Once we were comfortable here, it was time to ride a trail. We were somewhat limited to where we could ride because the races were still running. Had a bit of confusion at the beginning, accidentally ending up on the race course where several riders flew by our group. Found the brown trail. Formerly known as the red trail, this is a great beginner trail. A couple of gentle rock gardens, some fast downhill sections (remember I’m a beginner), a punchy uphill section. Took a bad line in the sharp turn leading to the uphill section, rear wheel caught a big root as I turned and spun out from under me. Once again, didn’t get a foot out fast enough to catch myself. Fall two. Did I mention I need to work on un-clipping fast?
After the ride, we went back to the skills area, where Lindsay demonstrated how to change a flat tire, and patiently answered all of our questions. Questions which ranged from bike repair and maintenance, full suspension versus hard tail, 26 vs 29, best group rides, bike clothing and gear.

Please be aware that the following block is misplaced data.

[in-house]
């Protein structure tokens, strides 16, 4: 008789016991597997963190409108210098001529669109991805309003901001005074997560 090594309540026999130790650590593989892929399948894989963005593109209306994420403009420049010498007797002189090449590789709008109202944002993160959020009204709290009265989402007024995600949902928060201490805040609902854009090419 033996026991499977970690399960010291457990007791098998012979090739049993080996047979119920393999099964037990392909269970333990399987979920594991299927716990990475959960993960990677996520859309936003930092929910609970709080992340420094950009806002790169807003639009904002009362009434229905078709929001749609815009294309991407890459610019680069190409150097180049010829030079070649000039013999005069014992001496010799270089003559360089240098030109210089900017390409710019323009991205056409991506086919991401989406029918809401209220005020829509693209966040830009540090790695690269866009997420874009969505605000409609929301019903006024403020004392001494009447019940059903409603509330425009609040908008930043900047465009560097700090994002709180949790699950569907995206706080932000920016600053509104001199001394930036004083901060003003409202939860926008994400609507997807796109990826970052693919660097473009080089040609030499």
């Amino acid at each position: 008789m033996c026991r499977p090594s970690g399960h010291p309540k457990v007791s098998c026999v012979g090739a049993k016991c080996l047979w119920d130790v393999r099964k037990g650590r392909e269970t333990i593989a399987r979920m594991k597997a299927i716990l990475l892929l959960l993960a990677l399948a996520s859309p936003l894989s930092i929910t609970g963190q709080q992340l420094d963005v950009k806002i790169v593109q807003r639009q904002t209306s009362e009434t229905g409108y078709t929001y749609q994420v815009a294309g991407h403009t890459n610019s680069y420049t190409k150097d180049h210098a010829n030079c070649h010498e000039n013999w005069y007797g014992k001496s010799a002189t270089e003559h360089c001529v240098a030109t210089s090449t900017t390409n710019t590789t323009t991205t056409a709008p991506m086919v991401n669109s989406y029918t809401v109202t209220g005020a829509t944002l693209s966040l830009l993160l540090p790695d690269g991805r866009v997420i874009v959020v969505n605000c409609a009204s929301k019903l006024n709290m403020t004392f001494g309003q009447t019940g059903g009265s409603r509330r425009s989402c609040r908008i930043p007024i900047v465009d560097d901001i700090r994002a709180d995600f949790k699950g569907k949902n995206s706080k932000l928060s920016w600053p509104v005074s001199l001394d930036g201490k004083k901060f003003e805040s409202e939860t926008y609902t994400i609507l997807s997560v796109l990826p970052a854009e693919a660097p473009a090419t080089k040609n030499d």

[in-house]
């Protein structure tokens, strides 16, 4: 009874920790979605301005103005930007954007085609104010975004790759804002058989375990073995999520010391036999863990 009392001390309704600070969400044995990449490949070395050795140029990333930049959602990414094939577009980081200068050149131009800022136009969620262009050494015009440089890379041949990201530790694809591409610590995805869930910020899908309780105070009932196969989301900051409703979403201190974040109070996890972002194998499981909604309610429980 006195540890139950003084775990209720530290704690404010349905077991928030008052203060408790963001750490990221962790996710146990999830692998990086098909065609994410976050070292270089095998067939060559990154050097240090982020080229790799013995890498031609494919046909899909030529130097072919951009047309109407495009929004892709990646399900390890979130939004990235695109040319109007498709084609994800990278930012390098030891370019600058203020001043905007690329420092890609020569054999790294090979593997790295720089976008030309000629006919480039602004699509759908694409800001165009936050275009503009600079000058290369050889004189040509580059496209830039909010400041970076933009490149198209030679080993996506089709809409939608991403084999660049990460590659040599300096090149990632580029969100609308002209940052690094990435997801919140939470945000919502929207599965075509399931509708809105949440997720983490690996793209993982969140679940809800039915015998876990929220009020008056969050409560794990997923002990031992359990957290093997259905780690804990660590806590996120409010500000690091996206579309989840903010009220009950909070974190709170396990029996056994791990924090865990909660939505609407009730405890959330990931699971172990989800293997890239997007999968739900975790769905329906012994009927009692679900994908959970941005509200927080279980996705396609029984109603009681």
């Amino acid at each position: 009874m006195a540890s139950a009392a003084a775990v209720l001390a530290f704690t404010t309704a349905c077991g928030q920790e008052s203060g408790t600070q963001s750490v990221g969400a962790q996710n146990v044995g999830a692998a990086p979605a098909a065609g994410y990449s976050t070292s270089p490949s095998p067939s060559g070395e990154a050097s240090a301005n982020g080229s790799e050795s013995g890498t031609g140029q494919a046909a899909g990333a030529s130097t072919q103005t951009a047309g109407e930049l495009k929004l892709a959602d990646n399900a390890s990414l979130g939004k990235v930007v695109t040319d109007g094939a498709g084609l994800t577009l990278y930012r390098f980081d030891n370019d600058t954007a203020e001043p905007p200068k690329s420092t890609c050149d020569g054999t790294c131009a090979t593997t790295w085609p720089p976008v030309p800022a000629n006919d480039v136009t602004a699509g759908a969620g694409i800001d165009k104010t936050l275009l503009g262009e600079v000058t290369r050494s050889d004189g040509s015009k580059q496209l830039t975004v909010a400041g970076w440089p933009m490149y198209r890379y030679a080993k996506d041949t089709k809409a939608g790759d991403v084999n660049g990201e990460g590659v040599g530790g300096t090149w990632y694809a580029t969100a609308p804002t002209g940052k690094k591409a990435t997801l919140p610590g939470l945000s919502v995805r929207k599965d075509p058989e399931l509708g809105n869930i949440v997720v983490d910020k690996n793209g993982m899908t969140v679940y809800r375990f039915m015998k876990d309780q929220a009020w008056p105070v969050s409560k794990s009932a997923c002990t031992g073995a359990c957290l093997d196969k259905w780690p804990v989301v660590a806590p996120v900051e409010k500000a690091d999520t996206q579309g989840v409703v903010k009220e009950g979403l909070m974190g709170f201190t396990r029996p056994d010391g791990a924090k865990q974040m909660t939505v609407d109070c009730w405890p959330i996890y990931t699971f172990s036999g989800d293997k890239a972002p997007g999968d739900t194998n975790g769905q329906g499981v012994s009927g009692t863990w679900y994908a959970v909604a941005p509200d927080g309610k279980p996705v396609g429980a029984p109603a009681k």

As to the festival itself….very nicely run. Bikes and bikers everywhere. Riders of all ages and sizes.
Beer and food. Highly recommend going if you are in the area – it’s the annual fundraiser for the trails, and a darned good time.
Unfortunately, I was in the clinic during the main races so don’t have any pictures from those. However, was fun to see the kids taking over the course in the afternoon.
Even with that fall (ok, 2, but who’s counting), really loved the day. Mountain biking brings an entirely different aspect into riding. On the road, there’s a rhythm to riding that becomes almost hypnotic, mindless; while mountain biking requires a constant connection with the bike. Getting off your saddle, shifting weight forward and back, holding pedals in a position to not hit rocks or roots, finding lines. All provide a challenge, a change. Still love the road bike, but can tell I will do more of this style of riding. Having the opprotunity of learning this within a group of women was a bonus, a huge bonus. (Thanks, Trek!!) And they even gave us gifts, and not to mention let us ride some great bikes.